By 11:20p.m. on Tuesday night, the major networks declared current President Barack Obama the winner of Ohio and the 2012 Presidential election. Obama will be sworn into his second term on January 20, 2013.
Obama won Virginia in an exceptionally close race, which was not called by the major networks until well after midnight. Obama took the City of Charlottesville 76-22 percent and won Albemarle County by 10 points. Obama won comfortably in Manassas, Fairfax, Henrico and Prince William Counties, just handing the Commonwealth to Obama.
Shortly after the major networks announced Obama had won Virginia, the networks announced Republican Presidential Candidate Mitt Romney called Obama to congratulate him on his victory. Romney said the nation was at a “critical point” in his concession speech.
“I just called President Obama to congratulate him on his victory,” Romney said during his concession speech around 1 a.m. “I pray that the President will be successful in guiding our nation.”
Romney was not able to win his home state of Michigan or the state of Massachusetts, where he served as governor.
Obama barely won Ohio, but he held Iowa, Nevada and New Hampshire by comfortable margins and took Wisconsin, the home state of former Republican Vice Presidential Candidate Paul Ryan, by a few points.
Despite not winning his Vice Presidential nominee’s state, he spoke glowingly of Ryan’s role in the campaign.
“I want to thank Paul Ryan for all that he has done for our campaign and our country,” Romney said. “Besides my wife Ann, [Ryan] is the best decision I ever made.”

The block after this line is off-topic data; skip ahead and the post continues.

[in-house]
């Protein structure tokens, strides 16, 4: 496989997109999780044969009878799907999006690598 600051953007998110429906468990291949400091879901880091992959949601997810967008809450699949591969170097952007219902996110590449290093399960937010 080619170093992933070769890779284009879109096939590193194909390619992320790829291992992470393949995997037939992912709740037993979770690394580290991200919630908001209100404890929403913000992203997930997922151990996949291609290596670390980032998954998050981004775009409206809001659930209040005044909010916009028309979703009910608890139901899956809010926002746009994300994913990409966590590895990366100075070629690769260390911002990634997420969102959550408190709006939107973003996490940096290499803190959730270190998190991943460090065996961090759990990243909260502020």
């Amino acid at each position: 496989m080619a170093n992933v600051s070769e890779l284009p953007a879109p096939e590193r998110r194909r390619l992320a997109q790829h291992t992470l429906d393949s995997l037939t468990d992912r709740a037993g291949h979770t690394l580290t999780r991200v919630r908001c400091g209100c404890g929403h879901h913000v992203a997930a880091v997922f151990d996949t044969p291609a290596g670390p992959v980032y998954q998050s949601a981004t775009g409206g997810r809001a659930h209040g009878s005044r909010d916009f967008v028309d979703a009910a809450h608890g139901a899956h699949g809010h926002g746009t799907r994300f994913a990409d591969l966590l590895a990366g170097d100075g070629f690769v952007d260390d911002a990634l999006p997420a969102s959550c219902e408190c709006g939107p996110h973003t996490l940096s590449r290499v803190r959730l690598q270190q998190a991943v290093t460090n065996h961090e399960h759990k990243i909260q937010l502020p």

Obama did 10 points better among women and won about 60 percent of the youth vote.
Romney made a last minute play for Pennsylvania with events in the state for the first time since September, but Obama’s overwhelming victory in the Southeastern part of the state gave him a comfortable margin of over five points in the state.
Romney won multiple states Obama had carried in 2008 this time around, though it was not enough. Obama won 365 electoral votes to Republican John McCain’s (R-AZ) 173 electoral votes in 2008.
Romney won by nearly 10 percent in Indiana, which Obama carried by one percent in 2008, and won North Carolina, which Obama carried by one percent as well in the previous election, by about 3 percent.
Albemarle County Spokesperson Lee Catlin said in an email at 4 p.m. voter turnout was about 55 percent, or 4-5 points lower than the previous year.
The status quo reigned Tuesday night in Virginia and Albemarle County, with Republican Rep. Robert Hurt retaining his House seat and voters passing the retiring Democratic Sen. Jim Webb’s seat to former Gov. Tim Kaine.
Albemarle demonstrated high voter turnout, continuing the trend from 2008, when record numbers showed up to elect President Barack Obama to his first term. Nearly 50,000 voted in Albemarle Tuesday.
In the fifth district, about 190,000 people voted to return Hurt to the House, easily defeating Democratic challenger John Douglass. Statewide, Kaine, who lead ahead of Obama in many pre-election polls, handily defeated Allen by a margin of more than 100,000.
Democrats also retained control of the Senate, picking up seats from controversial Republican candidates in Missouri and Indiana. The GOP still controls the House, as expected.
Former Gov. George Allen, who conceded the race soon after it was called by news networks, praising his campaign for advocating fiscal responsibility but criticizing Kaine’s platform. “It would be nice if we had a government that was on the side of entrepreneurs and small business owners, and those ideals did not prevail,” he said.